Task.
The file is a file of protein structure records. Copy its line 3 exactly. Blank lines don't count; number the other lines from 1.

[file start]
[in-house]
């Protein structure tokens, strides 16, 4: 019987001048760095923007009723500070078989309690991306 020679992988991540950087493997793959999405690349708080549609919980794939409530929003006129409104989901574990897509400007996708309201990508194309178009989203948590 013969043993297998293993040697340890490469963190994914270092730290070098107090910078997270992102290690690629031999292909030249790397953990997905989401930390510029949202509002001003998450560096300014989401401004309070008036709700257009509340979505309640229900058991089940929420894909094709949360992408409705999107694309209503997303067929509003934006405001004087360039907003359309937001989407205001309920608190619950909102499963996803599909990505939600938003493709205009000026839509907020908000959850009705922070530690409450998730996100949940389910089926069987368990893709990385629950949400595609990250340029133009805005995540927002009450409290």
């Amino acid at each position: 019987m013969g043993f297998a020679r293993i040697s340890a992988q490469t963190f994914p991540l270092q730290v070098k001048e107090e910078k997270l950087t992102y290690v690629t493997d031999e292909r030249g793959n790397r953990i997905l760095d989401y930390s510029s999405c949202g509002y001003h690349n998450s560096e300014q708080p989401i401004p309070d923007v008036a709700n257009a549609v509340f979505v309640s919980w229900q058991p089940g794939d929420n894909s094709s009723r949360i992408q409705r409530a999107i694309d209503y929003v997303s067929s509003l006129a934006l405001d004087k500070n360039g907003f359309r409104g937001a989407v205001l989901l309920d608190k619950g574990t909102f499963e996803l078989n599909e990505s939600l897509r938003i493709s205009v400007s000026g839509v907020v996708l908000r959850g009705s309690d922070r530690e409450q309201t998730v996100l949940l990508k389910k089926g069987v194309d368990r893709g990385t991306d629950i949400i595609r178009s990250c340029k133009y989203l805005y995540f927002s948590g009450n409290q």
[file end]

């Amino acid at each position: 019987m013969g043993f297998a020679r293993i040697s340890a992988q490469t963190f994914p991540l270092q730290v070098k001048e107090e910078k997270l950087t992102y290690v690629t493997d031999e292909r030249g793959n790397r953990i997905l760095d989401y930390s510029s999405c949202g509002y001003h690349n998450s560096e300014q708080p989401i401004p309070d923007v008036a709700n257009a549609v509340f979505v309640s919980w229900q058991p089940g794939d929420n894909s094709s009723r949360i992408q409705r409530a999107i694309d209503y929003v997303s067929s509003l006129a934006l405001d004087k500070n360039g907003f359309r409104g937001a989407v205001l989901l309920d608190k619950g574990t909102f499963e996803l078989n599909e990505s939600l897509r938003i493709s205009v400007s000026g839509v907020v996708l908000r959850g009705s309690d922070r530690e409450q309201t998730v996100l949940l990508k389910k089926g069987v194309d368990r893709g990385t991306d629950i949400i595609r178009s990250c340029k133009y989203l805005y995540f927002s948590g009450n409290q």